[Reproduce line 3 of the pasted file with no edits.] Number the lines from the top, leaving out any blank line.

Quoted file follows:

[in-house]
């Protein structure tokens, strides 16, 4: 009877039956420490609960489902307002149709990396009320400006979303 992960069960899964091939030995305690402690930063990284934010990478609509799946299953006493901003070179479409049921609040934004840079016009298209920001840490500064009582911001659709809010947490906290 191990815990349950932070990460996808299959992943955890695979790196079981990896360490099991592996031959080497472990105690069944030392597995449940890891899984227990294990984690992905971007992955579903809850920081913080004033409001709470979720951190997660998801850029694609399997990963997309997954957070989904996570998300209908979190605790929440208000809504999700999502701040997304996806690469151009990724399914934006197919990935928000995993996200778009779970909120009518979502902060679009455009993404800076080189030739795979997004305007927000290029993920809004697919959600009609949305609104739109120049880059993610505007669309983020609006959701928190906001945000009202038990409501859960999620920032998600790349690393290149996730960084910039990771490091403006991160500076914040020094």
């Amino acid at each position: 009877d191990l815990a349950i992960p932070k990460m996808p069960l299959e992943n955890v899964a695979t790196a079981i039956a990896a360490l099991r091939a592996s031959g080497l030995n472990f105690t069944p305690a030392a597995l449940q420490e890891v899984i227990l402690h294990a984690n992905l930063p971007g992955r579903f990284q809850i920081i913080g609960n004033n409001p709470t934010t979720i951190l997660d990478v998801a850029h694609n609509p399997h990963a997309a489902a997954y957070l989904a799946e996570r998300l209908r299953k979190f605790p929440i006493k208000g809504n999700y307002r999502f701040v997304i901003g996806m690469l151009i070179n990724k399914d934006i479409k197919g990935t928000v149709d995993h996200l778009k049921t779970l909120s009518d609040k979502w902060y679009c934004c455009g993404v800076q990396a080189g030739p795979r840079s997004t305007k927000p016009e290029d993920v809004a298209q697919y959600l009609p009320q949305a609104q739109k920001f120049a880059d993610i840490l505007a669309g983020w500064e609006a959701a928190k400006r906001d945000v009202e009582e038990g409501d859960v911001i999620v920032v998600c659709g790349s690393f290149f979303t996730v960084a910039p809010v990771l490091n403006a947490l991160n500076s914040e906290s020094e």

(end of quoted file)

């Amino acid at each position: 009877d191990l815990a349950i992960p932070k990460m996808p069960l299959e992943n955890v899964a695979t790196a079981i039956a990896a360490l099991r091939a592996s031959g080497l030995n472990f105690t069944p305690a030392a597995l449940q420490e890891v899984i227990l402690h294990a984690n992905l930063p971007g992955r579903f990284q809850i920081i913080g609960n004033n409001p709470t934010t979720i951190l997660d990478v998801a850029h694609n609509p399997h990963a997309a489902a997954y957070l989904a799946e996570r998300l209908r299953k979190f605790p929440i006493k208000g809504n999700y307002r999502f701040v997304i901003g996806m690469l151009i070179n990724k399914d934006i479409k197919g990935t928000v149709d995993h996200l778009k049921t779970l909120s009518d609040k979502w902060y679009c934004c455009g993404v800076q990396a080189g030739p795979r840079s997004t305007k927000p016009e290029d993920v809004a298209q697919y959600l009609p009320q949305a609104q739109k920001f120049a880059d993610i840490l505007a669309g983020w500064e609006a959701a928190k400006r906001d945000v009202e009582e038990g409501d859960v911001i999620v920032v998600c659709g790349s690393f290149f979303t996730v960084a910039p809010v990771l490091n403006a947490l991160n500076s914040e906290s020094e």